U.S. smart grid stimulus funding opportunities released


Steven Chu,
U.S. Energy
Washington, DC, U.S.A. — (METERING.COM) — June 26, 2009 – U.S. Energy Secretary Steven Chu yesterday announced the release of the final Funding Opportunity Announcements (FOAs) for smart grid projects under the American Recovery and Reinvestment Act.

The two FOAs make available more than $3.9 billion in grants – approximately $3.4 billion under the Smart Grid Investment Grant (SGIG) Program and $615 million for smart grid demonstrations.

According to the SGIG FOA the overall purpose of the program is to accelerate the modernization of the nation’s electric transmission and distribution systems and promote investments in smart grid technologies, tools, and techniques which increase flexibility, functionality, interoperability, cyber security, situational awareness, and operational efficiency.

Projects that accomplish this purpose and the accompanying goals will be those that help implement necessary digital upgrades to electric transmission and distribution systems, large and small, and to residential, commercial, industrial, and public buildings, appliances, and equipment that connect with those systems. Such projects will support the two-way flow of both electric power and information between power companies and consumers and will include methods and capabilities addressing interoperability.

It is expected that SGIG projects will also enable the entire electricity supply and delivery chain – as a whole or in part – (including power plants, transmission lines, substations, distribution lines, meters, and customer systems) to operate in a more reliable, efficient, secure, and affordable manner through operational improvements in areas such as outage detection, equipment maintenance, and asset deferral and at a higher level of environmental protection through increased capabilities for cost effectively integrating renewable, energy efficient, and less carbon intensive technologies. Such projects will also provide an economic stimulus through investment in electric infrastructure, expansion of economic opportunities for businesses, creation of jobs for American workers, and enhancements of worker skills.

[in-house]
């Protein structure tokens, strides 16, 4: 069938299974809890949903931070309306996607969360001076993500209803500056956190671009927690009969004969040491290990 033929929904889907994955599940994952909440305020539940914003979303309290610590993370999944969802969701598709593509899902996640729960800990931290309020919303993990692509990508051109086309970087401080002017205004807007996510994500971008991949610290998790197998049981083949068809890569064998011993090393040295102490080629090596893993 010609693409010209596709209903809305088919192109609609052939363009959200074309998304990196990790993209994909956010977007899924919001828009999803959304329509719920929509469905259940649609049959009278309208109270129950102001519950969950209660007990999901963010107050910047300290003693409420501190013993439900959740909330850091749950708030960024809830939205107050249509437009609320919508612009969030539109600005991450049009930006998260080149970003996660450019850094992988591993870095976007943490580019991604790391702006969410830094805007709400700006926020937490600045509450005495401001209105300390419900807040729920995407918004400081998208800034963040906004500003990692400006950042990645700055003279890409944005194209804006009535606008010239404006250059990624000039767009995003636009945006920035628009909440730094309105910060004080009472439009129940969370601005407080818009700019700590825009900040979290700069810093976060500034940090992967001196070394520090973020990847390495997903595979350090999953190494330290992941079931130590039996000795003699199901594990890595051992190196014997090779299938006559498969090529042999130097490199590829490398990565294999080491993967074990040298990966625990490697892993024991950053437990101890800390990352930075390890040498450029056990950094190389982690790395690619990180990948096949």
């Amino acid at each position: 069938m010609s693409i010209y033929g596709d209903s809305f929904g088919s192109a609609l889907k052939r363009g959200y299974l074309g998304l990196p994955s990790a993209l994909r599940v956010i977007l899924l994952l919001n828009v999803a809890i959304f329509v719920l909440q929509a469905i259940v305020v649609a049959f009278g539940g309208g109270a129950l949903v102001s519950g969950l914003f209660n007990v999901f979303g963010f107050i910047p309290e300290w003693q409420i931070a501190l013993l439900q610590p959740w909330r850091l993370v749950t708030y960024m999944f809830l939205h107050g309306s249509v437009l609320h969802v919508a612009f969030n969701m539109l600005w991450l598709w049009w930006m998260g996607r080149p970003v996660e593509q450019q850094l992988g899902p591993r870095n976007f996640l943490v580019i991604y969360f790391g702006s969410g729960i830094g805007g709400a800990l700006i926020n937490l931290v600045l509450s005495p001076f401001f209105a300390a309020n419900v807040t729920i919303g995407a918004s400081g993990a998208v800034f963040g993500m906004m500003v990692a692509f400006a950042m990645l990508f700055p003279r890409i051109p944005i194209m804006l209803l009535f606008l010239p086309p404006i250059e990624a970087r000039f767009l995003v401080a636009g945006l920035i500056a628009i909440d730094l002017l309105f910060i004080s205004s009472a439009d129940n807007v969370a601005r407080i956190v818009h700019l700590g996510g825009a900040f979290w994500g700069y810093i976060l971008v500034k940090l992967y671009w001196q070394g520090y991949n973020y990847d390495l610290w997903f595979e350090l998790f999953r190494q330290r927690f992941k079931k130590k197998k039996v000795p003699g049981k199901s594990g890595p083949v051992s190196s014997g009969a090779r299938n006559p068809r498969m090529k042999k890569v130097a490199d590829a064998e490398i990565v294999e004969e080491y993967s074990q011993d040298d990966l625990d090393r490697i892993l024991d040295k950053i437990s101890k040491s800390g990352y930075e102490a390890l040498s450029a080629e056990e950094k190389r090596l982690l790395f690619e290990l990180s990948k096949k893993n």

Approximately 40 percent of the SGIG funding will be allocated for smaller projects in the range $300,000 to $20 million, while approximately 60% will be allocated for larger projects in the range $20 million to $200 million.

The smart grid demonstration program FOA states that its goal is to demonstrate technologies in regions across the U.S. that embody essential and salient characteristics of each region and present a suite of use cases for national implementation and replication.

The program will support two program areas, smart grid demonstrations and grid-scale energy storage.

Regional demonstrations will be regionally unique demonstration projects to quantify smart grid costs, benefits and cost effectiveness, verify smart grid technology viability, and validate new smart grid business models. Smart grid technologies of interest include advanced digital technologies for use in planning and operations of the electric power system and the electricity markets such as microprocessor-based measurement and control, communications, computing, and information.  

Grid scale energy storage demonstration projects will help to establish costs and benefits, verify technical performance, and validate system reliability and durability. Energy storage systems include advanced battery systems (including flow batteries), ultracapacitors, flywheels, and compressed air energy systems. Areas of application include wind and photovoltaic integration, upgrade deferral of transmission and distribution assets, congestion relief, system regulation, utility load shifting, ramping control, and distributed energy storage. Energy storage can also provide dynamic reactive compensation for mitigation of voltage and transient instability, backup power for customers during islanding of grid, peak shaving the load, arbitrage, and offset new peak capacity. Projects are also sought to demonstrate promising grid-scale storage technologies in order to rapidly advance their market readiness in the U.S.

The anticipated numbers of awards are 8-12 regional demonstrations up to $100 million, and 12-19 energy storage demonstrations in the range $25 million to $60 million.

“These investments will be used to develop a smart, strong and secure electrical grid that will help integrate renewable resources onto the grid, deliver power more reliably and effectively with less environmental impact, and create new jobs across the country,” said Secretary Chu. “By investing in updating the grid now, we will lower utility bills for American families and businesses, lessen our dependence on oil, and help advance a clean energy future for the nation.”

Applications for funding under the SGIG program are due by August 6, with subsequent application due dates of November 4 and March 3, 2010. Applications for smart grid demonstration funding are due by August 26.